From the clients’ perspective, during these thirteen mediations, our ongoing dialogue helped maintain a higher level of objectivity and a wider range of options than I believe would have been available were I working in isolation.

Finally, both Ms. Sainty’s clients and my own may benefit in the future in that they will have a safe introduction to an alternate mediator that they can turn to in situations where their first choice may not be available on a preferred date.

I’ll end on a turn of the classic phrase, for new mediators generally or to specific areas of law, to established mediators, to lawyers looking for broadening their reliable service provider base, and for clients working with counsel within the mediation process, co-mediation in the context of ‘new’ mediators is definitely a win-win-win-win.

Find out more about Nick’s co-mediator, Kathryn Sainty.

Part III of the “On Co-Mediation” series is written from the perspective of a Family Roster mediator and lead-mediator in the Mediate BC Family Mediation Program.

Categories: MediateBC, Mediation, Mentoring, On Co-Mediation

On Co-Mediation Part I by Nick de Domenico

Today’s guest blogger is Nick de Domenico, a Mediate BC Civil Roster mediator whose mediation practice focuses largely on personal injury and is a member of the Mediate BC Roster Committee. Nick keeps a busy civil mediation practice in the Greater Vancouver area, njd.ca.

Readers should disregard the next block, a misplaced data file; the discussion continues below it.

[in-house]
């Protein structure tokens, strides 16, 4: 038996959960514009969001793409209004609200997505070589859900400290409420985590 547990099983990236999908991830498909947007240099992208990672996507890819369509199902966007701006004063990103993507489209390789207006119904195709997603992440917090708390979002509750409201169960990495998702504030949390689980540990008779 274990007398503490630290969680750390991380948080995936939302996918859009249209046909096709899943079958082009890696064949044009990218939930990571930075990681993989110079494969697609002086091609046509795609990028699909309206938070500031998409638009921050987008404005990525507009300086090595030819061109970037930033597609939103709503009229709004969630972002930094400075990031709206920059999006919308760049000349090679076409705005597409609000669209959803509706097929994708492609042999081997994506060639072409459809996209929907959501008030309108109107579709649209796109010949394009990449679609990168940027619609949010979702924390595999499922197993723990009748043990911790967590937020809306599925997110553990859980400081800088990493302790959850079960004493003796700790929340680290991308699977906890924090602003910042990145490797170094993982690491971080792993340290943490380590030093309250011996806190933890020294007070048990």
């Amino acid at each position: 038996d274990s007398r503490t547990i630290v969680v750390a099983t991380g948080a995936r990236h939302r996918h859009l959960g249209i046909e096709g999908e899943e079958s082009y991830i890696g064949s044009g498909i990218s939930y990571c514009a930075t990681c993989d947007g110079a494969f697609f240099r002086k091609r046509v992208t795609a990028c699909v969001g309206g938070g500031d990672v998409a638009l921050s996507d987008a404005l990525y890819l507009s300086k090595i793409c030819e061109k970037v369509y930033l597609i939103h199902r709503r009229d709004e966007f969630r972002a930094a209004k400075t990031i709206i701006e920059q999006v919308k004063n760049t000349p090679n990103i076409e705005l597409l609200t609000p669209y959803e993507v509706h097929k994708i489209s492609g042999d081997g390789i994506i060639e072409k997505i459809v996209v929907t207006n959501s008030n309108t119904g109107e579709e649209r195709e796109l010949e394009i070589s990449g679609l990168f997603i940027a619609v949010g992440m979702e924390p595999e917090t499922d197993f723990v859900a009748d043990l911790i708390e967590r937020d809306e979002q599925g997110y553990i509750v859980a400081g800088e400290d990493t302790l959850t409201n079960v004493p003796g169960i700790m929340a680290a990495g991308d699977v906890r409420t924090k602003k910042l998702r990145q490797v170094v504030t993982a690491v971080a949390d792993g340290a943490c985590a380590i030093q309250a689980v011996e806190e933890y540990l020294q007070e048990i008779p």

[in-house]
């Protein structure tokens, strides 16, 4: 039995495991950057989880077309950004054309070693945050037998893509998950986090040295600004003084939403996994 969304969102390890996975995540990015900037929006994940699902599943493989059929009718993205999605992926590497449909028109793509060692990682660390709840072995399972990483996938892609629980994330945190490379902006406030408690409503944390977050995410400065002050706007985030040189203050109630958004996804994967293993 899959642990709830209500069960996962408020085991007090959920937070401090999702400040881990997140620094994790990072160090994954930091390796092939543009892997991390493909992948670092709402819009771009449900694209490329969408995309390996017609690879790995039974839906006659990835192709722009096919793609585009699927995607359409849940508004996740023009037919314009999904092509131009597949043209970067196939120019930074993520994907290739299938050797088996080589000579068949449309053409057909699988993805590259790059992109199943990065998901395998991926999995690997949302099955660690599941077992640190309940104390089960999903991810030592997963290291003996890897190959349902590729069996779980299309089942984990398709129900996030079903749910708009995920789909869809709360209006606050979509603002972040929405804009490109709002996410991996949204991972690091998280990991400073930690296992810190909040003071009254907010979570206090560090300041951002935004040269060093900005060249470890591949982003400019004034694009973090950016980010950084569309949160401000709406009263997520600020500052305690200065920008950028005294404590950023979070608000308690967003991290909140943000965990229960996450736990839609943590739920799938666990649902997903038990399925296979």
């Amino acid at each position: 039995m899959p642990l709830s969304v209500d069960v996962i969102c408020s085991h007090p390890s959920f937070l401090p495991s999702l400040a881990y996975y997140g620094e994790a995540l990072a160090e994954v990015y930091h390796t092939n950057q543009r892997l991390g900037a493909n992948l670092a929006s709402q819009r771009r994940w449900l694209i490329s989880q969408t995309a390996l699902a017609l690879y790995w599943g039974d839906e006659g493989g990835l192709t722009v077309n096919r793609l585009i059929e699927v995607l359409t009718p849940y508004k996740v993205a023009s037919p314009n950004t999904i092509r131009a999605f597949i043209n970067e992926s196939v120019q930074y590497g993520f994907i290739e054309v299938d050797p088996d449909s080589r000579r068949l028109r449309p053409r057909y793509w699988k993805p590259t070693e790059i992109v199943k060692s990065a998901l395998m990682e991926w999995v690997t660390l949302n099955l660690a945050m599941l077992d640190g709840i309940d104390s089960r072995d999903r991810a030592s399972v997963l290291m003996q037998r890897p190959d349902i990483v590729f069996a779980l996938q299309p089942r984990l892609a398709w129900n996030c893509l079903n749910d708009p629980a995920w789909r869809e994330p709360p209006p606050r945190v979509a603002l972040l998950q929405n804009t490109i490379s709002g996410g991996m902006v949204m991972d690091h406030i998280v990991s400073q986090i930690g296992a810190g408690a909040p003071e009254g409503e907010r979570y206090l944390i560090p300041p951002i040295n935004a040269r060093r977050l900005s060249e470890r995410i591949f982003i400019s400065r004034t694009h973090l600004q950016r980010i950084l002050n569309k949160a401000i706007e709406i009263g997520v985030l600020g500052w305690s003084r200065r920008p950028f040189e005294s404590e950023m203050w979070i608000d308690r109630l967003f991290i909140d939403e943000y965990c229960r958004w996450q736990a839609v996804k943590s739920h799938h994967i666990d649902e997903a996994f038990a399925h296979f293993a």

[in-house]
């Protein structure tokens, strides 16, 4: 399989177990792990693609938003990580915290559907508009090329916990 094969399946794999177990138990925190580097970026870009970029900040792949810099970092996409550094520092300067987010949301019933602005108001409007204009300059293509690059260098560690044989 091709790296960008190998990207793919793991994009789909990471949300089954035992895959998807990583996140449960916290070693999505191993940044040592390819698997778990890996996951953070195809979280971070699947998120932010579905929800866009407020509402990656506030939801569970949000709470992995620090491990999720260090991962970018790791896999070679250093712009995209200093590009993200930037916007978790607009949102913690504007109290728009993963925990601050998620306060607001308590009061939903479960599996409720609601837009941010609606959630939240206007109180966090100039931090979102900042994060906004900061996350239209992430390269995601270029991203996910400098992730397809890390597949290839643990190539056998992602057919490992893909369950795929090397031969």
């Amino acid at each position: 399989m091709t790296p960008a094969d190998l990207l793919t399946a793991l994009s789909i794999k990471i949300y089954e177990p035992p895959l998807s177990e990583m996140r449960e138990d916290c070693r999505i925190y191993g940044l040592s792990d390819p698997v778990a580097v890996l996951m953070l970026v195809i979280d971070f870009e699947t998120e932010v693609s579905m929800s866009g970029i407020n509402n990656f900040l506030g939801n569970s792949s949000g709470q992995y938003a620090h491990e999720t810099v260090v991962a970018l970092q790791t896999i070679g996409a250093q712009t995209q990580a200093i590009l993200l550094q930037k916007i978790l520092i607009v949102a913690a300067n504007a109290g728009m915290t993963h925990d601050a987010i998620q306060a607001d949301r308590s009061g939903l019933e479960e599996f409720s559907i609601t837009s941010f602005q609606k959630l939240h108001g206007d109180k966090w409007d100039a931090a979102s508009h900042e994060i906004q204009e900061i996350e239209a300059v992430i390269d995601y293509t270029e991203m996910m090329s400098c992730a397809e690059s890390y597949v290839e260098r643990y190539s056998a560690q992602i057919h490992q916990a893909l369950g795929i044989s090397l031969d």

This is the second post in our “On Co-Mediation” series. Read the other posts here:

Introduction | Part I | Part II | Part III | Part IV | Part V | Part VI

Nick de Domenico

Nick de Domenico

I recently had the very positive experience of co-mediating with a new applicant to the Civil Roster. I thought I would share what happened on this blog as I saw benefit obtained not just by the applicant in terms of fulfilling the paid mediation requirement for Roster membership, but also as a learning process for both of us, and as considerable added value to my clients and to my practice as a mediator.

If you are looking for an opportunity to fulfill the paid mediation requirement for Roster membership or are an established mediator that has been approached by someone in that position, you might find something here worth adapting to your own particular situation. Some have already been down this path and might wish to add to what I put out here in a subsequent blog of your own.

In the preparation of this article I was fortunate to have Michael Lomax, a very experienced mediator situated in Victoria, provide me with his thoughts on co-mediation. I was also fortunate to have Ms. Kathryn Sainty, recently retired Registrar of the Supreme Court of BC as the applicant.

For myself, I have developed an important and beneficial strategic alliance. We are both now able to broaden each other’s client base, offer a greater range of technical expertise and experience, and provide an additional product in terms of an established co-mediation model for certain situations.

Essential to a successful mentoring program the applicant and Roster mediator need to have mutual respect, complementary skills and the potential for a broader client base. They can then combine these business assets to build a strong professional relationship that benefits themselves, their clients and the public generally.